A new report from the Wall Street Journal has revealed that third-party app developers have access to the emails of millions of Gmail account holders. Two companies have reportedly even allowed employees to read said emails. While Google claims that these developers have been thoroughly vetted, there are still fears that this could end up as a data breach similar to the Cambridge Analytica fiasco.
According to the Wall Street Journal, Gmail users that have signed up for some services, specifically travel and shopping price comparison tools, have agreed to terms and conditions that enabled the developers of this software and services to read their emails.
Third-party app developers could be reading your Gmail https://t.co/AEp04dLdmm
— Engadget (@engadget) July 3, 2018
Gmail's access settings do allow app developers and data companies to see the user's emails and the private details that go with it, like the recipient's address and time stamps. They can actually even view the whole message. And while application does require user consent, the permission form is admittedly vague on letting humans read emails instead of just machines.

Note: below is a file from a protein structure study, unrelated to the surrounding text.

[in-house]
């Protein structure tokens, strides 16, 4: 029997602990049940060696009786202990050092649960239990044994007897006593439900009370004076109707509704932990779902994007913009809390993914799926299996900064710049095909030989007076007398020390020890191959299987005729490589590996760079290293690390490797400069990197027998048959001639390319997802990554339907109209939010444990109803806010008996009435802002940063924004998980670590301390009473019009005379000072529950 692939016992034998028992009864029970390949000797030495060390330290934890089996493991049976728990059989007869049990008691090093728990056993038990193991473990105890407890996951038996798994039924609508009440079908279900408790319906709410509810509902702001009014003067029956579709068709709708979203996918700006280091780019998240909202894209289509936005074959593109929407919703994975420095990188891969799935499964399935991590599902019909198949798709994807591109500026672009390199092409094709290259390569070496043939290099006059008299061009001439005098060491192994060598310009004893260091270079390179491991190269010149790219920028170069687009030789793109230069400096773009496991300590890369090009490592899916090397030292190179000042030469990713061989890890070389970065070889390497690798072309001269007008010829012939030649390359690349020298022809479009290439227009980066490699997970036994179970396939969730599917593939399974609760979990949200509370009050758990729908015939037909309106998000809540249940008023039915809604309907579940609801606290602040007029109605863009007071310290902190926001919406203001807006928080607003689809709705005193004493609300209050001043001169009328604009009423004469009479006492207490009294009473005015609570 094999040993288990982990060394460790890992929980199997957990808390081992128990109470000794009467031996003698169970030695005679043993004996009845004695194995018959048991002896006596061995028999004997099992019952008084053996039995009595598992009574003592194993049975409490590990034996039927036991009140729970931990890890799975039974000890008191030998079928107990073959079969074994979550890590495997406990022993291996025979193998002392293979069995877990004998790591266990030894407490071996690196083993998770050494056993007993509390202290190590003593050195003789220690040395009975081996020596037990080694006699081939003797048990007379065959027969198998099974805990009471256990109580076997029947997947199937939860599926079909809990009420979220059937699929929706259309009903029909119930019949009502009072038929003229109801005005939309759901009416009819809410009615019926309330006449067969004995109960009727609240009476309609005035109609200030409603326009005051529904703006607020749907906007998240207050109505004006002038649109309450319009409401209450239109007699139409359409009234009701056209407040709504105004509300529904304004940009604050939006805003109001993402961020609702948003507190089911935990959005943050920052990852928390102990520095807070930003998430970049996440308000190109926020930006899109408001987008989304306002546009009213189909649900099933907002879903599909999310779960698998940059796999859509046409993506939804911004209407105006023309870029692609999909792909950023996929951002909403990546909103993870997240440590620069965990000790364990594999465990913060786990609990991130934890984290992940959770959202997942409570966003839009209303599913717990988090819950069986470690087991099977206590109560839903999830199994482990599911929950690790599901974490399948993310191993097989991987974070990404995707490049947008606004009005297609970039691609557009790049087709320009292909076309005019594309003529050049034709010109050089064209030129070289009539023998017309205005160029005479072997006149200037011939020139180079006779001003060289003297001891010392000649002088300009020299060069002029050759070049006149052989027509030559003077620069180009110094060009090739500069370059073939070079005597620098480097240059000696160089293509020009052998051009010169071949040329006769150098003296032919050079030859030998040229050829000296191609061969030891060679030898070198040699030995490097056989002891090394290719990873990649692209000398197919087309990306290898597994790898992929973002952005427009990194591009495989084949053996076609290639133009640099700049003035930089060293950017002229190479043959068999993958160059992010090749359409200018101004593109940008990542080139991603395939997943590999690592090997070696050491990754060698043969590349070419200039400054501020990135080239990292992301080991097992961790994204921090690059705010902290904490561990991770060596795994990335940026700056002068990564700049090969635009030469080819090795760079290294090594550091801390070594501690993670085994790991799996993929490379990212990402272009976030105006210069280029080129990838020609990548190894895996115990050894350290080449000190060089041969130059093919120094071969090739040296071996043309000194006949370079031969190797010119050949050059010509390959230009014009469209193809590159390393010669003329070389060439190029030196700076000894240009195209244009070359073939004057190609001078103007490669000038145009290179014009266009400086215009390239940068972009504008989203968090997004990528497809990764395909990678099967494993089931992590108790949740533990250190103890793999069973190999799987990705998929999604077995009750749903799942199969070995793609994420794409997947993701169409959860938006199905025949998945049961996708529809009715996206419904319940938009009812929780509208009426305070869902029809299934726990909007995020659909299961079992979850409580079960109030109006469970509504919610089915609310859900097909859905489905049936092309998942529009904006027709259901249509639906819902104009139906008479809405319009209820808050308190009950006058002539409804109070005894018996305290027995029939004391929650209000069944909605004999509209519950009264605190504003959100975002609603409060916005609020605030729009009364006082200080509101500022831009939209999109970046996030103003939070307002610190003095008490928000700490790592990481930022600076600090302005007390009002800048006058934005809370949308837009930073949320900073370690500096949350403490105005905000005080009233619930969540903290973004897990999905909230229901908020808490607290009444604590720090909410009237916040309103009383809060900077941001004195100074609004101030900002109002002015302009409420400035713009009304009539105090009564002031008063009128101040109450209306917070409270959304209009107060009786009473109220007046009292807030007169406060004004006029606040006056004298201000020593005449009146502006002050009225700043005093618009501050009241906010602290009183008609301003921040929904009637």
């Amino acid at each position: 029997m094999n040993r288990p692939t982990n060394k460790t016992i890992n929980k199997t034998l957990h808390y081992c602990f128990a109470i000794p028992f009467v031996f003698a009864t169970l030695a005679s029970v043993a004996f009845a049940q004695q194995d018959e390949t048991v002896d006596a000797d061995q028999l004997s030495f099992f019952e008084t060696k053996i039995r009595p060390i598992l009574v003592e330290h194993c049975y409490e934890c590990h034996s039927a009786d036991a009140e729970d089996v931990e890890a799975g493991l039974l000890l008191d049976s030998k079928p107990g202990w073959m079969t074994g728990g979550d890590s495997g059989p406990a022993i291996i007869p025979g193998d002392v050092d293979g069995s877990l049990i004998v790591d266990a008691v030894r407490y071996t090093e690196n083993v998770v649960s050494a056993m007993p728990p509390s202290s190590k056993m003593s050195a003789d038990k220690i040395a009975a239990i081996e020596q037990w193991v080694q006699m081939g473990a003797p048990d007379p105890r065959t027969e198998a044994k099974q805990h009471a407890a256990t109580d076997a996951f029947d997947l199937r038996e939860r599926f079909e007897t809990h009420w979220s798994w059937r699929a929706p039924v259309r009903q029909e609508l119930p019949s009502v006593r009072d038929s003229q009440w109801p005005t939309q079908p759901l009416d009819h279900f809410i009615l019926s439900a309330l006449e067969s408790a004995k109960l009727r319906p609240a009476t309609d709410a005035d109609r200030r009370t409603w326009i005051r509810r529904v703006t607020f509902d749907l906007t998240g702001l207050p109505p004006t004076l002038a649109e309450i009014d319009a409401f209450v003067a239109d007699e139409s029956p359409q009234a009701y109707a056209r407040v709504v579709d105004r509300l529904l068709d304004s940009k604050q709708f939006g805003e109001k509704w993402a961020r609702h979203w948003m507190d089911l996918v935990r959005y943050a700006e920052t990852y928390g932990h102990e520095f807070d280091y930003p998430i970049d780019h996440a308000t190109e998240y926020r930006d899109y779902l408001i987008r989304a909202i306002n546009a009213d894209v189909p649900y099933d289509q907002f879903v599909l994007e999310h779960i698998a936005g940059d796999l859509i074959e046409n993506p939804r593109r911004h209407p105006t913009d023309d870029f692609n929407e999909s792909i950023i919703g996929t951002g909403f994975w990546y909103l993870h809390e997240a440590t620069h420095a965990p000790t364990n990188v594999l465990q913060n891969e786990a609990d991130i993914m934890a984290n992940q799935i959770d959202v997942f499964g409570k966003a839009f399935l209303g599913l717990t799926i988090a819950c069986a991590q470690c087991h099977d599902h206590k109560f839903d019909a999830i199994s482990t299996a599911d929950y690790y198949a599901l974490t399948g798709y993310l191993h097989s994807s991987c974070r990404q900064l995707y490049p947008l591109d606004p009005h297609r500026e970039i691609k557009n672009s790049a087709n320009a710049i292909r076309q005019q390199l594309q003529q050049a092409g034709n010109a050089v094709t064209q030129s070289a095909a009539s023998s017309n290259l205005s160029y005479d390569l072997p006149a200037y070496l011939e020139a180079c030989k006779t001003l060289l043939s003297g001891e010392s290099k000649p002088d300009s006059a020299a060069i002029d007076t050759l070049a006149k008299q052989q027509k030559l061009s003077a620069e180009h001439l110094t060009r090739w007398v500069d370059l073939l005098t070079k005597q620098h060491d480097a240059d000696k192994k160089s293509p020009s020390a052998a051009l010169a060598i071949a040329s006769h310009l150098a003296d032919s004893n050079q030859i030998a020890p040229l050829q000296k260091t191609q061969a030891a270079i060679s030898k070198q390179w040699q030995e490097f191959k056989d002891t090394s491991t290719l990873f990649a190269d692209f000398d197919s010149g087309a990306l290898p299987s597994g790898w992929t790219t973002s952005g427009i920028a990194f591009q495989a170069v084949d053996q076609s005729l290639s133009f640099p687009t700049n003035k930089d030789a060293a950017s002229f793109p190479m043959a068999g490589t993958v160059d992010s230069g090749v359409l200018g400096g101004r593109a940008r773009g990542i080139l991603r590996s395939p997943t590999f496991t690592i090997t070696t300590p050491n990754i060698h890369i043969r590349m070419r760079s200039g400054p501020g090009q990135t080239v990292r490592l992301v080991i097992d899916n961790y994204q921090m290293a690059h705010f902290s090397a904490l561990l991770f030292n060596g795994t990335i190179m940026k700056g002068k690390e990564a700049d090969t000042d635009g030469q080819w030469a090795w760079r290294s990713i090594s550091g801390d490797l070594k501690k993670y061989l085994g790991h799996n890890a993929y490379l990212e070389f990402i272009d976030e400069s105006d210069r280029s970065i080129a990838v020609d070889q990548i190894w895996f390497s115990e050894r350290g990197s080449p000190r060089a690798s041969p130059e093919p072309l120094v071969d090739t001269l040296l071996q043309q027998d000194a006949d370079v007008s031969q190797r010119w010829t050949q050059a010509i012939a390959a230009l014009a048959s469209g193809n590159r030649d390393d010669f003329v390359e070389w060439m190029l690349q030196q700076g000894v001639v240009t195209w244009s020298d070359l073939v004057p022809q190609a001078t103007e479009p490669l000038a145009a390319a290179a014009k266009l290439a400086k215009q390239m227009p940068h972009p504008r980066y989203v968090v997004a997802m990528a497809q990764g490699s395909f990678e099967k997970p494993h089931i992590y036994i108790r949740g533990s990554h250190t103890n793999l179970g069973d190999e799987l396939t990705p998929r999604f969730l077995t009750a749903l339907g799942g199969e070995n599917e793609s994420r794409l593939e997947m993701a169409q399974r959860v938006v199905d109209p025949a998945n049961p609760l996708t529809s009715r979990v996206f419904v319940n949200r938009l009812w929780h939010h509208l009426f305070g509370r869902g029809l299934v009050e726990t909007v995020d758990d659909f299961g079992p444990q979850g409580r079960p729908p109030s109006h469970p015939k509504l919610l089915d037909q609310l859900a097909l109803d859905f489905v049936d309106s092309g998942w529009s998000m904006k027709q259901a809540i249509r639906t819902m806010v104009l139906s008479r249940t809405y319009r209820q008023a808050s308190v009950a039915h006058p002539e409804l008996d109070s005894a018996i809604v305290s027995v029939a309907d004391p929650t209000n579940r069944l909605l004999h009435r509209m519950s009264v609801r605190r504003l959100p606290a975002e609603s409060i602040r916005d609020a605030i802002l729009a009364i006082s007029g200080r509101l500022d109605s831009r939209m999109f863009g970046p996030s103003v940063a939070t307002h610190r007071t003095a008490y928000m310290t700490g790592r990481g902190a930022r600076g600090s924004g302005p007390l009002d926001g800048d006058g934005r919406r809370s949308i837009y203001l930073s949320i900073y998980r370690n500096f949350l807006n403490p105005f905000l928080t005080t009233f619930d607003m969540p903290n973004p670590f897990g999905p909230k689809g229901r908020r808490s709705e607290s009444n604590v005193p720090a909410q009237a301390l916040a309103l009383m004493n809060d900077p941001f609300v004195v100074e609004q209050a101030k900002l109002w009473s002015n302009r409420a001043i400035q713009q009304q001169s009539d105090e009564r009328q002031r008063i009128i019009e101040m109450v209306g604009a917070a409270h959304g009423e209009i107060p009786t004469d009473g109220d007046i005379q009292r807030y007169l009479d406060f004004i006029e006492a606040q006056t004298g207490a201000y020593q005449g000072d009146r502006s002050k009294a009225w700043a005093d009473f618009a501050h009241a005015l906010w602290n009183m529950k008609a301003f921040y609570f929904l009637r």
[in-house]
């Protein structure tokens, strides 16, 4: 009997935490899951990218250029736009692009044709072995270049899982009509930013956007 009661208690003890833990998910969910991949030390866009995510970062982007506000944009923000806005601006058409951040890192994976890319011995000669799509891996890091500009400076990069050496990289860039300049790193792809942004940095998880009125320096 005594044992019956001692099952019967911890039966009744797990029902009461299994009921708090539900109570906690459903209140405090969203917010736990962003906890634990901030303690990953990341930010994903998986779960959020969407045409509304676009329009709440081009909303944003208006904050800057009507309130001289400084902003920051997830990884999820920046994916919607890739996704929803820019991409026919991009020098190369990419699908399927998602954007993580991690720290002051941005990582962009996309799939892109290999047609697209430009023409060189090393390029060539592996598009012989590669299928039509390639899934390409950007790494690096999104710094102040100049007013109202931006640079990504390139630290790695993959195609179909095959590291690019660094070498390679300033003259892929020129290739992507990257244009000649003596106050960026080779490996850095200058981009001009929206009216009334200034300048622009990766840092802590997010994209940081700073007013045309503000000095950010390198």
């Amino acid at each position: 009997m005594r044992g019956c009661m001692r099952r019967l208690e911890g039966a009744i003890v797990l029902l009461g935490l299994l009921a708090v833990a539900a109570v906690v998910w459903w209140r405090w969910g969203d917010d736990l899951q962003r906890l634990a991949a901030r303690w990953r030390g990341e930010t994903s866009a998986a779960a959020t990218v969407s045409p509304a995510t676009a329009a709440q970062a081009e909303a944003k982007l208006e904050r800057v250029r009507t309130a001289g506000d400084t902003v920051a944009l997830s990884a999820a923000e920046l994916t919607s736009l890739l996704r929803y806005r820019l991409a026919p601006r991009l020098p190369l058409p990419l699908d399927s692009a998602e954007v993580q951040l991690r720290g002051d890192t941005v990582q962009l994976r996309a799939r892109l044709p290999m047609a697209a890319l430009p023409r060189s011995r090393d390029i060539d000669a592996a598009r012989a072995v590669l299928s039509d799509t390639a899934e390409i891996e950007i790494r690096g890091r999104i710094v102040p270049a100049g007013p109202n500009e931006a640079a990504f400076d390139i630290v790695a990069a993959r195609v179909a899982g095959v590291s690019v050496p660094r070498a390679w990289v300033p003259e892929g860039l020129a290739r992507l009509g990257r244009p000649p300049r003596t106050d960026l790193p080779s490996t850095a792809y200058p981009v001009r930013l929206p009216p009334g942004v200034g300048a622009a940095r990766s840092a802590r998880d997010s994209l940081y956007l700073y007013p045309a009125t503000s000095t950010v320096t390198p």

The Wall Street Journal report mentioned two specific apps that had access to said emails – Edison Software and Return Path. The former reportedly had employees read thousands of emails to assist in the training of its “Smart Reply” feature while the latter also allowed staff to read private messages to help in the development of the company's software. Both companies said they have permission from users and that their actions were covered in their terms and conditions.
In a blog post, Return Path gave assurances that they “take great care to limit who has access to the data, supervise all access to the data.”
Meanwhile, Edison Software CEO Mikael Berner clarified the context in which their engineers read “a small random sample of de-identified messages” by saying it was for R&D purposes. He also revealed that the company stopped the practice some time ago and that all the data has been expunged “in order to stay consistent with our company's commitment to achieving the highest standards possible for ensuring privacy.”
It's not certain yet what kind of blowback the news that Google has allowed third-party developers access to user emails might have on the company. In all likelihood, it will be scrutinized the same way Facebook was after the Cambridge Analytica issue.